Looking at our family history on both sides, my husband’s and mine, it is plain to see that we did not become a multicultural family out of the blue. There were hints, sometimes more than hints, long before Appa and I were born. So I thought I’d start a series about our multicultural roots. It’s called How We Came To Be A Multicultural Family.
In it I will explore how both sides of our family were exposed to and interacted with other parts of the world. My point is not that there was only one way for us to go given the paths taken by our grandparents and our parents but rather that our multicultural present is informed and inspired by their experiences and ours before we met. I share the series’ credits with Appa’s and my parents who have kindly helped me piece the oldest stories together.
My paternal grandfather was a very young school teacher when he decided to move to Madagascar, then a French colony, in 1934. Madagascar is a large country island about France’s size in the Indian Ocean off the coast of East Africa. It was settled only a few thousand years ago. Its people have both Southeast Asian and East African roots. The Kingdom of Madagascar became a French colony at the end of the 19th century.
My grandfather’s letters back home attest to his curiosity for Madagascar’s nature, culture and language. He taught local students, first in Antananarivo, the capital city, then in Farafangana on the south-east coast. Some of his students there were later involved in the 1947-1948 Malagasy rebellion against French colonial rule. My left-leaning grandfather took his mentor’s role seriously so it is possible their conversations with him inspired some of their budding thoughts on independence.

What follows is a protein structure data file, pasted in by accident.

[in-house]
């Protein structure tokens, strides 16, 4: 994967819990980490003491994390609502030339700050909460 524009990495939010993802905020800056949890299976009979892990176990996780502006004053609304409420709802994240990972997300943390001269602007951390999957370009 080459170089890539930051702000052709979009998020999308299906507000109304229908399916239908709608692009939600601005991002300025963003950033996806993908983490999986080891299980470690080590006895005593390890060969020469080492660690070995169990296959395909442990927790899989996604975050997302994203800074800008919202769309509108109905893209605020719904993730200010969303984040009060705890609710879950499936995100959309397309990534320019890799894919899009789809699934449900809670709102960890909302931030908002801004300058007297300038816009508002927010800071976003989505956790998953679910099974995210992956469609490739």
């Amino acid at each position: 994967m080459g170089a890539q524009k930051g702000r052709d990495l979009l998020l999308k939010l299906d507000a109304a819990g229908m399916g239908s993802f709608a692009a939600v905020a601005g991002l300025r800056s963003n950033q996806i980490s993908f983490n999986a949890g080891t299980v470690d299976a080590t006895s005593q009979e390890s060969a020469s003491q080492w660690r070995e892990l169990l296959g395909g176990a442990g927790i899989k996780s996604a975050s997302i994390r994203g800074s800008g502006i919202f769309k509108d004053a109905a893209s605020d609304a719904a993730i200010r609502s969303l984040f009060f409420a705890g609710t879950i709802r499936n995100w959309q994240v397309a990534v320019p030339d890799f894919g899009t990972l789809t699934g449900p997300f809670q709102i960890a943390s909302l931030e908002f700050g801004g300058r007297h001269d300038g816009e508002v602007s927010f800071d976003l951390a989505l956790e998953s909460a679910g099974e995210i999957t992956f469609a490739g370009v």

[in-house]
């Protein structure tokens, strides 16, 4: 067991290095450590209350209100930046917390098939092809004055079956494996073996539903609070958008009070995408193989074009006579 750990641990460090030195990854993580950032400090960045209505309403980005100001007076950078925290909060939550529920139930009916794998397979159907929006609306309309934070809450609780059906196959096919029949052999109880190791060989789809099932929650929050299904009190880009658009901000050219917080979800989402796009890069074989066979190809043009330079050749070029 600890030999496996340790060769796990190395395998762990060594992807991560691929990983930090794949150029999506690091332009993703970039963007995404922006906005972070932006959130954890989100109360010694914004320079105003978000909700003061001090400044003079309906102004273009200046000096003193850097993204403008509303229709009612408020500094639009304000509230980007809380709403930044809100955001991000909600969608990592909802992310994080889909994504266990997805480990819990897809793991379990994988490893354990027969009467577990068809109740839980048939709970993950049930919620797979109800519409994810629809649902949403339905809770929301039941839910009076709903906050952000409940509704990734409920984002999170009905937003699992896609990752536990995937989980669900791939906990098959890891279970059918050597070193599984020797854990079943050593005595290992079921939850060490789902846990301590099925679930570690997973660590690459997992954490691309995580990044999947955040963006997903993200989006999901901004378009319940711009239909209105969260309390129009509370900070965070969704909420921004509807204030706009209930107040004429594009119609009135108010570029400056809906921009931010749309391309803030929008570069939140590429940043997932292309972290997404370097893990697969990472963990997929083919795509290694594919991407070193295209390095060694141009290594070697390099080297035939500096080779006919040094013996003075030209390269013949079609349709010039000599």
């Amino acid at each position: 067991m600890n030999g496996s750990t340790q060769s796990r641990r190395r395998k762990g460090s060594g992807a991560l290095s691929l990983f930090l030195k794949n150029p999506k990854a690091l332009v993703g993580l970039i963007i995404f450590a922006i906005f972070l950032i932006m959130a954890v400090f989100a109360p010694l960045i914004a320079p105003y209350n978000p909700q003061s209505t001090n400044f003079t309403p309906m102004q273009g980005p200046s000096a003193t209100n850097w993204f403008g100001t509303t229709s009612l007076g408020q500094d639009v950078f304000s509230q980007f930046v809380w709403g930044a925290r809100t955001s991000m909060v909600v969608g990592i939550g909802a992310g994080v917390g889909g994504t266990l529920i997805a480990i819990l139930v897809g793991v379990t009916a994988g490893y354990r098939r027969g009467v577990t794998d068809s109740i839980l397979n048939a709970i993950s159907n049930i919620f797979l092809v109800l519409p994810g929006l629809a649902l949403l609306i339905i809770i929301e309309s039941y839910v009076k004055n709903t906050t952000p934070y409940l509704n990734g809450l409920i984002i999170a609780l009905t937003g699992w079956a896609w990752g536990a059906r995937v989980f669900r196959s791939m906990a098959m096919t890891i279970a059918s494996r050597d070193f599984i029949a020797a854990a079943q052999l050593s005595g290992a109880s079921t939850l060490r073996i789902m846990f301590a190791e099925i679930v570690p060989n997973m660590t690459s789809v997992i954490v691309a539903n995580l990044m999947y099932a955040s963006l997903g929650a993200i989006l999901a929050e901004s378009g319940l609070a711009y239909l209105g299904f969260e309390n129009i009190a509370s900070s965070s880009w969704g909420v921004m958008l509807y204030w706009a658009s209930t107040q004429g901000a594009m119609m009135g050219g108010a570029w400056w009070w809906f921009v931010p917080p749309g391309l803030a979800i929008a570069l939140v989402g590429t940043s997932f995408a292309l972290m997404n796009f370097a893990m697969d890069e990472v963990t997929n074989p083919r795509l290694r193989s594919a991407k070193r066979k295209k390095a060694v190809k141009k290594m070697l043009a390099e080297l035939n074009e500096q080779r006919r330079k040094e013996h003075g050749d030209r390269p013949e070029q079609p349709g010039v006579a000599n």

In the fateful summer of 1939 he returned to France after five years overseas. He was still there when WWII began in early September. He was first instructed to report in southern France then, while on his way to Nîmes, sent back to Madagascar. Off he went, unaware that he would not see France and his family again until after the end of WWII.
From 1940 on the island was controlled by the collaborationist Vichy government. My grandfather’s sympathies clearly lay with the Allies so, when the Battle of Madagascar started in 1942, he biked his way to the British front across the island. He later moved to Allies-controlled Lebanon where he spent another couple of years until he could finally return to liberated France. He would spend the rest of his life in his native country.
There is no doubt in my mind that my grandfather’s decade away from France as a young man shaped his life long after he came back. For one thing it certainly informed his views on colonialism and the fights for independence that would take the world’s center stage in the decades following WWII. He had good reason to feel concerned personally. His former students involved in the Malagasy uprising were severely affected by its violent repression.
When I was a child, Madagascar was somewhere in the background. In the wood sculptures in my grandfather’s study; in the stories he told me. About rubber tree tapping; about local people using cardinal points to describe the respective positions of objects; about some of their witty observations on French colonialists… There was my first glimpse of the world beyond France.